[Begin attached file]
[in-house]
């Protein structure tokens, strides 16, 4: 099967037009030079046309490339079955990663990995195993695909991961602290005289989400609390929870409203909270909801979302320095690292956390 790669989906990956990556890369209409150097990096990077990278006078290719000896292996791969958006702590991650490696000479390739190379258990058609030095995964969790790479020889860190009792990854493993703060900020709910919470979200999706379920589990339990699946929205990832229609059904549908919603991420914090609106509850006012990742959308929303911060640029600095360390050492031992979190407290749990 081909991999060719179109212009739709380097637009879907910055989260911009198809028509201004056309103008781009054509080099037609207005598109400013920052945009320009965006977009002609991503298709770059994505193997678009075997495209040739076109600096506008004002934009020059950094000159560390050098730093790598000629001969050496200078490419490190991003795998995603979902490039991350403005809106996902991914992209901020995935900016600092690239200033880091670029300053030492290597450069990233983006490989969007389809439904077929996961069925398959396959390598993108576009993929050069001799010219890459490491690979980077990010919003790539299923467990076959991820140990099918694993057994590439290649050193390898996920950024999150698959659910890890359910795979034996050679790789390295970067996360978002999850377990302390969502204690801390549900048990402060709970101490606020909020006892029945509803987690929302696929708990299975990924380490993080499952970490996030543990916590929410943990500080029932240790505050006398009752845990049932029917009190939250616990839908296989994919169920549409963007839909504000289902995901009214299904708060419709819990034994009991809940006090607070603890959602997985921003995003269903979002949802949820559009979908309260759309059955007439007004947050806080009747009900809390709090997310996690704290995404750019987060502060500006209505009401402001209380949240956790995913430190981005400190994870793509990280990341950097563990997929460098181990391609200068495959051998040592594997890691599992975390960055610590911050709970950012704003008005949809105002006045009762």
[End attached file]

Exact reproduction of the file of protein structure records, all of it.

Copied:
[in-house]
């Protein structure tokens, strides 16, 4: 099967037009030079046309490339079955990663990995195993695909991961602290005289989400609390929870409203909270909801979302320095690292956390 790669989906990956990556890369209409150097990096990077990278006078290719000896292996791969958006702590991650490696000479390739190379258990058609030095995964969790790479020889860190009792990854493993703060900020709910919470979200999706379920589990339990699946929205990832229609059904549908919603991420914090609106509850006012990742959308929303911060640029600095360390050492031992979190407290749990 081909991999060719179109212009739709380097637009879907910055989260911009198809028509201004056309103008781009054509080099037609207005598109400013920052945009320009965006977009002609991503298709770059994505193997678009075997495209040739076109600096506008004002934009020059950094000159560390050098730093790598000629001969050496200078490419490190991003795998995603979902490039991350403005809106996902991914992209901020995935900016600092690239200033880091670029300053030492290597450069990233983006490989969007389809439904077929996961069925398959396959390598993108576009993929050069001799010219890459490491690979980077990010919003790539299923467990076959991820140990099918694993057994590439290649050193390898996920950024999150698959659910890890359910795979034996050679790789390295970067996360978002999850377990302390969502204690801390549900048990402060709970101490606020909020006892029945509803987690929302696929708990299975990924380490993080499952970490996030543990916590929410943990500080029932240790505050006398009752845990049932029917009190939250616990839908296989994919169920549409963007839909504000289902995901009214299904708060419709819990034994009991809940006090607070603890959602997985921003995003269903979002949802949820559009979908309260759309059955007439007004947050806080009747009900809390709090997310996690704290995404750019987060502060500006209505009401402001209380949240956790995913430190981005400190994870793509990280990341950097563990997929460098181990391609200068495959051998040592594997890691599992975390960055610590911050709970950012704003008005949809105002006045009762």